During this season of Homeland we went from The Dana Brody Variety Show to The Dana Brody Power Hour and eventually ended up with Where In The World Is Dana Brody? Not that I minded all that much, unlike many my tolerance for the Dana plot lines was fairly high, but there's little doubt that Showtime's flagship drama is at its best when it moves with such rapidity and confidence that, much like Carey herself, it becomes a force capable of ending global conflict all on its own. And damn if that's not what happened once again. There's always this sense that Homeland could go one direction, or at least build to that direction for quite some time, but then it either does something different entirely or just jumps to a piece of action so quickly that it becomes sort of refreshing. It's that energy that separates Homeland from just about anything else on TV, an ability to constantly build from week to week without squandering the momentum (the opposite of Breaking Bad, mostly). I'm not sure how it manages to keep it up, but I'll keep watching as long as it does.

5. Awkward.

Oh MTV, I really don't know how we got here. With a 20+ season order of hit high school comedy Awkward. I was super excited at the prospect. And then the first half happened where we met Collin, and Jenna started spiraling out of control, and there wasn't that much Val, and I was just so worried. But, in what was series creator Lauren Iungerich's final season with the show, the second half of the season was so insanely strong, so rewarding, that it washed away all apprehension that I had during that long summer break. If the entire season was as strong as the back half we are talking about a possible show of the year contender. Still, thanks to so much unbridled emotion, so much development from where this show started to where it finished, so much confidence, such willingness to not just be a simple love triangle thing. It was just magical. Season four has a ton to live up to.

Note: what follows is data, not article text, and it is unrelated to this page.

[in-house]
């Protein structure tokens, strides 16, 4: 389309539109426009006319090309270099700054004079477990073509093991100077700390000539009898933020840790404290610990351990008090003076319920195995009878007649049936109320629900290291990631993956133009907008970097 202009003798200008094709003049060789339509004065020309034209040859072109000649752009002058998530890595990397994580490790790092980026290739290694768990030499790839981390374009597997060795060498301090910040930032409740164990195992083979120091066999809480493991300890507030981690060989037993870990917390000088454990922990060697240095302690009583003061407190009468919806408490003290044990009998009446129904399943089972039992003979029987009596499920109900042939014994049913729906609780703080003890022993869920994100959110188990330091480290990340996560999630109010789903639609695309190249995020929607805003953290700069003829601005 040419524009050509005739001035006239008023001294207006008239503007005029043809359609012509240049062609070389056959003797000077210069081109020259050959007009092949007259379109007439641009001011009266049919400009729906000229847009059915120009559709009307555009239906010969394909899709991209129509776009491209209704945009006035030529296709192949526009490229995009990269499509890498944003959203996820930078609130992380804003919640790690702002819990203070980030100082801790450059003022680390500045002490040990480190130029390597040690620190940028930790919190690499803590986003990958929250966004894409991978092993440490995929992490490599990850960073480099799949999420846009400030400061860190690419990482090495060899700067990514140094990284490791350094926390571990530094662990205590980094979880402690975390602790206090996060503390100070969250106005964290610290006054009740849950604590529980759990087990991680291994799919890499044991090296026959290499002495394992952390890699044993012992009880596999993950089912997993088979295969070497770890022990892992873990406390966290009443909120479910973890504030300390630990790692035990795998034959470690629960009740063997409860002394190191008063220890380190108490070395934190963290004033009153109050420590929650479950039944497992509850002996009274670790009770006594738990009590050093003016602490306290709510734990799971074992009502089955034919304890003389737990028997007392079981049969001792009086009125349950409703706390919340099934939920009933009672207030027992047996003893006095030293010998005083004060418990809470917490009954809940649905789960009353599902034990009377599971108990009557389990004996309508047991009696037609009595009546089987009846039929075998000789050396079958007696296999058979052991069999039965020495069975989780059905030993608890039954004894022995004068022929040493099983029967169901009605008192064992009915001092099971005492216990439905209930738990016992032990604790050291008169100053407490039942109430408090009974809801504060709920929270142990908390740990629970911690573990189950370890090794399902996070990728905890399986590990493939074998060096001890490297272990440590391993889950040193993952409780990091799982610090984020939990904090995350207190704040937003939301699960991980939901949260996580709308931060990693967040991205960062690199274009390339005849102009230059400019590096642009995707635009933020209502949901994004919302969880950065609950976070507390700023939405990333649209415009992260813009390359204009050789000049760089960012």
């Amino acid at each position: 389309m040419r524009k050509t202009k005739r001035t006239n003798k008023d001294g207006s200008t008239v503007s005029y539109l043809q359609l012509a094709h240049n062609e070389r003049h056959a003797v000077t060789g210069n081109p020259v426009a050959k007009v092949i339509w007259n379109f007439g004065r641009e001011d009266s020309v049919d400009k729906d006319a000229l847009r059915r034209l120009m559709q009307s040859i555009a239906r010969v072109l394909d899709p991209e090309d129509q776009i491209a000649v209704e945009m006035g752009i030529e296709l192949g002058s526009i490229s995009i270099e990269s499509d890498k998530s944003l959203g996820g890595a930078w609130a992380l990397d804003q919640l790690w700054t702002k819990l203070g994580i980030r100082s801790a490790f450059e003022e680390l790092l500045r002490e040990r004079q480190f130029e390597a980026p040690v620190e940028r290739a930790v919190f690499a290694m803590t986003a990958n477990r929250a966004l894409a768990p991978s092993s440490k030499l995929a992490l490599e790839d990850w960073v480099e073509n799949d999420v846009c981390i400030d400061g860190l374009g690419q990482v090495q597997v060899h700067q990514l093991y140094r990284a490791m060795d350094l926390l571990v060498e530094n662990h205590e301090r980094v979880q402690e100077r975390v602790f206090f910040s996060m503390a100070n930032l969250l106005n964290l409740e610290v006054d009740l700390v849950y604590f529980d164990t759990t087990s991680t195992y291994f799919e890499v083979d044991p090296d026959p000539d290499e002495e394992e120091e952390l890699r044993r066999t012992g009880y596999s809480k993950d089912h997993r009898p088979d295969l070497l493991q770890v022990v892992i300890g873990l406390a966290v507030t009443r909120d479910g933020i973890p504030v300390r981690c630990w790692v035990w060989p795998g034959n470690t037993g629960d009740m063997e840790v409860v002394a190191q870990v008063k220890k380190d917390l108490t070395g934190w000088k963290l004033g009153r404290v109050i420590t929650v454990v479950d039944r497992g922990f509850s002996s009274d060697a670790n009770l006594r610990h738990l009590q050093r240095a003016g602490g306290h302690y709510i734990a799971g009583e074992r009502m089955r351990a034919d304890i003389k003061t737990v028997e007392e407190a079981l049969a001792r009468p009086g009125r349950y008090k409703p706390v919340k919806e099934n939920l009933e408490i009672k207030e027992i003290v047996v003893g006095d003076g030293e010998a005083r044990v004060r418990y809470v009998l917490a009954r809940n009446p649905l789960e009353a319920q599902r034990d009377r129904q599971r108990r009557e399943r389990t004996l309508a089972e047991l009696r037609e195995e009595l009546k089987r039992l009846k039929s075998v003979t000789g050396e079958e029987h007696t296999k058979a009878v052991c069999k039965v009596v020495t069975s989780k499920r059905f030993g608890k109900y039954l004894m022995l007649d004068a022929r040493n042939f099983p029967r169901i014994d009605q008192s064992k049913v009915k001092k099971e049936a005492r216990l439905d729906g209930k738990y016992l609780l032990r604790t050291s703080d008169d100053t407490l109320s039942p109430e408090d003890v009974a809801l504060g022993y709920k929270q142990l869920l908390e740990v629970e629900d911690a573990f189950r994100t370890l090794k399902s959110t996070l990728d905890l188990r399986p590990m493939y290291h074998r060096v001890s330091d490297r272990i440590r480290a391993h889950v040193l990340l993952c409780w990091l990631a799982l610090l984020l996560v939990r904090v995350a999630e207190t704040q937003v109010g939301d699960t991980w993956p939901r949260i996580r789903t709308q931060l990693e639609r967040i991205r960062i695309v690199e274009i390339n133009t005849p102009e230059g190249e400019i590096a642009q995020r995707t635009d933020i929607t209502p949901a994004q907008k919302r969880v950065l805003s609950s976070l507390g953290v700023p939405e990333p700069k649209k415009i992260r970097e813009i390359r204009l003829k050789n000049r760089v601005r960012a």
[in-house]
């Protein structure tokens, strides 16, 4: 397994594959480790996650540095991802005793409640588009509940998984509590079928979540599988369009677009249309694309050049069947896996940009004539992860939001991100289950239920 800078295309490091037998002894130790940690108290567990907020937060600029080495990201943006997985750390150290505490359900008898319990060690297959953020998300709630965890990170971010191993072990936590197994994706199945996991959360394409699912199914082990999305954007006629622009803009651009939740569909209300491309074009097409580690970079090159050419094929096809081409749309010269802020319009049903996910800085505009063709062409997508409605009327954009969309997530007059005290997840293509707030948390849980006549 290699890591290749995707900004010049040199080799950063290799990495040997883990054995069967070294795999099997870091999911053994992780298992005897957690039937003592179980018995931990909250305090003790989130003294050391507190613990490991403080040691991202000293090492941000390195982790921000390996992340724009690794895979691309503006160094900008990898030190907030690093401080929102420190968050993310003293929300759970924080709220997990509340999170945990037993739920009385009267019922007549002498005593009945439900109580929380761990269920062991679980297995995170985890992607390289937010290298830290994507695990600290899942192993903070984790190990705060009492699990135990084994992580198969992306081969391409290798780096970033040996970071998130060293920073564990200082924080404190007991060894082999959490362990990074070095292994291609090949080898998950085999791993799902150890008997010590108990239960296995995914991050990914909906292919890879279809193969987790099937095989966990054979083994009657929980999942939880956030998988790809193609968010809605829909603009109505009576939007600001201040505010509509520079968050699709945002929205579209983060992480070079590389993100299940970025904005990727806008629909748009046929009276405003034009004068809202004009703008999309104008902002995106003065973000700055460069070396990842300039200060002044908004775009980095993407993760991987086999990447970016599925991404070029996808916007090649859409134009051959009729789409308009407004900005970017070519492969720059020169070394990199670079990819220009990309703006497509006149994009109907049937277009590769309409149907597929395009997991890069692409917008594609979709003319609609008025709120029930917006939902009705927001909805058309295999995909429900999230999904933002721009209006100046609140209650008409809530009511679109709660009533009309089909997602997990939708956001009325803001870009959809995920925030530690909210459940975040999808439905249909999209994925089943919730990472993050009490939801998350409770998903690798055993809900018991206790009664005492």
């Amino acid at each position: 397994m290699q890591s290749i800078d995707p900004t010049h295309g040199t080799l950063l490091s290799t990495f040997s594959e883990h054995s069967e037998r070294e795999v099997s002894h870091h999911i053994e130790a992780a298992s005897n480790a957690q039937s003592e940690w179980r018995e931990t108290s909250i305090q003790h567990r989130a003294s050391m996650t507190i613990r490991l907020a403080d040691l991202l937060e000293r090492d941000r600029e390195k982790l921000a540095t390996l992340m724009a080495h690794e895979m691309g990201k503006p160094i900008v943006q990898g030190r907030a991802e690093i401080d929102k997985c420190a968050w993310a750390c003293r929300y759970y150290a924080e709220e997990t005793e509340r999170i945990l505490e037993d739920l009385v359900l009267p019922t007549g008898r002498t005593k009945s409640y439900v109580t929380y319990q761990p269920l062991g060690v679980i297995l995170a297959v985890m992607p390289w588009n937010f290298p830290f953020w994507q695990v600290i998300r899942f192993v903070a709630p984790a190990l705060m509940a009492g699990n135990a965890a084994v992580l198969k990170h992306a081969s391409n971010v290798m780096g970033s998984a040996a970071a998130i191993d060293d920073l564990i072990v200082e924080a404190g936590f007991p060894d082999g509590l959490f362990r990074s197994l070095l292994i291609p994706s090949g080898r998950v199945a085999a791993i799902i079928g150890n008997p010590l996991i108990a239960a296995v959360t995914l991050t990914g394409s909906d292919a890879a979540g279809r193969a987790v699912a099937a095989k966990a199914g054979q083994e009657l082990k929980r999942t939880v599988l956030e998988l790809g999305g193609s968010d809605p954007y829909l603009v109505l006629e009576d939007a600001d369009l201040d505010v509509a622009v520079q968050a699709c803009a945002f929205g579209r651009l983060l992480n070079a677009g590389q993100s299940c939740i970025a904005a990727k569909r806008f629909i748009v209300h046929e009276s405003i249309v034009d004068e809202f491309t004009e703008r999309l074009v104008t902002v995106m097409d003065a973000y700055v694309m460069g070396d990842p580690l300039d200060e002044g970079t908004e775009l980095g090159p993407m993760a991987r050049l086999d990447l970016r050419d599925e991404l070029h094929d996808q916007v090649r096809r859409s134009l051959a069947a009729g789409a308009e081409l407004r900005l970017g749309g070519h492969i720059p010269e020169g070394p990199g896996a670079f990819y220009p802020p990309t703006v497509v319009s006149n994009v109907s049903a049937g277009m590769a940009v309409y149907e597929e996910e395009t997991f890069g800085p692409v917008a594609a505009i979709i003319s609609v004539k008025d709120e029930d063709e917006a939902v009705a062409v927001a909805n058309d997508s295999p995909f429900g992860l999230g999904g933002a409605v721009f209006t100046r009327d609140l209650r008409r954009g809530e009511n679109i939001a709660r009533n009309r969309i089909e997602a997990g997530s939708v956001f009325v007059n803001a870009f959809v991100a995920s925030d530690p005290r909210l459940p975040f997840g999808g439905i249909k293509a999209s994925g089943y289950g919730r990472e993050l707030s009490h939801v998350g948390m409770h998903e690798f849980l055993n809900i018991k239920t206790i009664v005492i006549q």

4. Girls

On last year's list HBO's fresh series Girls took the world by storm, and season two saw more of the same. There was more formal experimentation that seemed to leave some people cold, a bit too much time spent on Marnie's love life when the fissure between her and Hannah was the more interesting material, and a couple of other nits to pick (do people remember that Donald Glover was on like and episode and a half this season?), but by and large Girls was still responsible for an incredibly pointed investigation of emotion. But then there was also Jon Glaser and that was incredible. And, when it was all said and done, I'm not sure there was a better episode of television in 2013 than "It's A Shame About Ray."